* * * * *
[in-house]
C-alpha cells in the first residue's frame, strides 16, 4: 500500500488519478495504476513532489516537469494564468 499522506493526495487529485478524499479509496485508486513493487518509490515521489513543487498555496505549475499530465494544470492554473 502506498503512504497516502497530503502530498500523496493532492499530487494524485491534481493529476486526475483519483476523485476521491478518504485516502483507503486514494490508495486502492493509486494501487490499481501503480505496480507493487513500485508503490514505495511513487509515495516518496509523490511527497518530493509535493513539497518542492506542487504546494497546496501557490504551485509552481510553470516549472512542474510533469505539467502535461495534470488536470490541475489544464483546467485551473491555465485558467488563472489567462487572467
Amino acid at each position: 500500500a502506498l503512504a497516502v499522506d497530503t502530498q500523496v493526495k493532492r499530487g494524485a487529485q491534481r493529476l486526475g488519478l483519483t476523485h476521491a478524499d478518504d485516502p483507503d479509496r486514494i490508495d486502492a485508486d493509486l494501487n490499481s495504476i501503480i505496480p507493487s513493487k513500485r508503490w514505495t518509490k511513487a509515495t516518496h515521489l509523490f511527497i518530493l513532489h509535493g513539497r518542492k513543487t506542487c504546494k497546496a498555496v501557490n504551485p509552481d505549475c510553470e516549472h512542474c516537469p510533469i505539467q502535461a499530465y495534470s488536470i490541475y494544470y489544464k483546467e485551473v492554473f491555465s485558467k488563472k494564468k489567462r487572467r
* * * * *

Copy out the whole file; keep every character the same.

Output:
[in-house]
C-alpha cells in the first residue's frame, strides 16, 4: 500500500488519478495504476513532489516537469494564468 499522506493526495487529485478524499479509496485508486513493487518509490515521489513543487498555496505549475499530465494544470492554473 502506498503512504497516502497530503502530498500523496493532492499530487494524485491534481493529476486526475483519483476523485476521491478518504485516502483507503486514494490508495486502492493509486494501487490499481501503480505496480507493487513500485508503490514505495511513487509515495516518496509523490511527497518530493509535493513539497518542492506542487504546494497546496501557490504551485509552481510553470516549472512542474510533469505539467502535461495534470488536470490541475489544464483546467485551473491555465485558467488563472489567462487572467
Amino acid at each position: 500500500a502506498l503512504a497516502v499522506d497530503t502530498q500523496v493526495k493532492r499530487g494524485a487529485q491534481r493529476l486526475g488519478l483519483t476523485h476521491a478524499d478518504d485516502p483507503d479509496r486514494i490508495d486502492a485508486d493509486l494501487n490499481s495504476i501503480i505496480p507493487s513493487k513500485r508503490w514505495t518509490k511513487a509515495t516518496h515521489l509523490f511527497i518530493l513532489h509535493g513539497r518542492k513543487t506542487c504546494k497546496a498555496v501557490n504551485p509552481d505549475c510553470e516549472h512542474c516537469p510533469i505539467q502535461a499530465y495534470s488536470i490541475y494544470y489544464k483546467e485551473v492554473f491555465s485558467k488563472k494564468k489567462r487572467r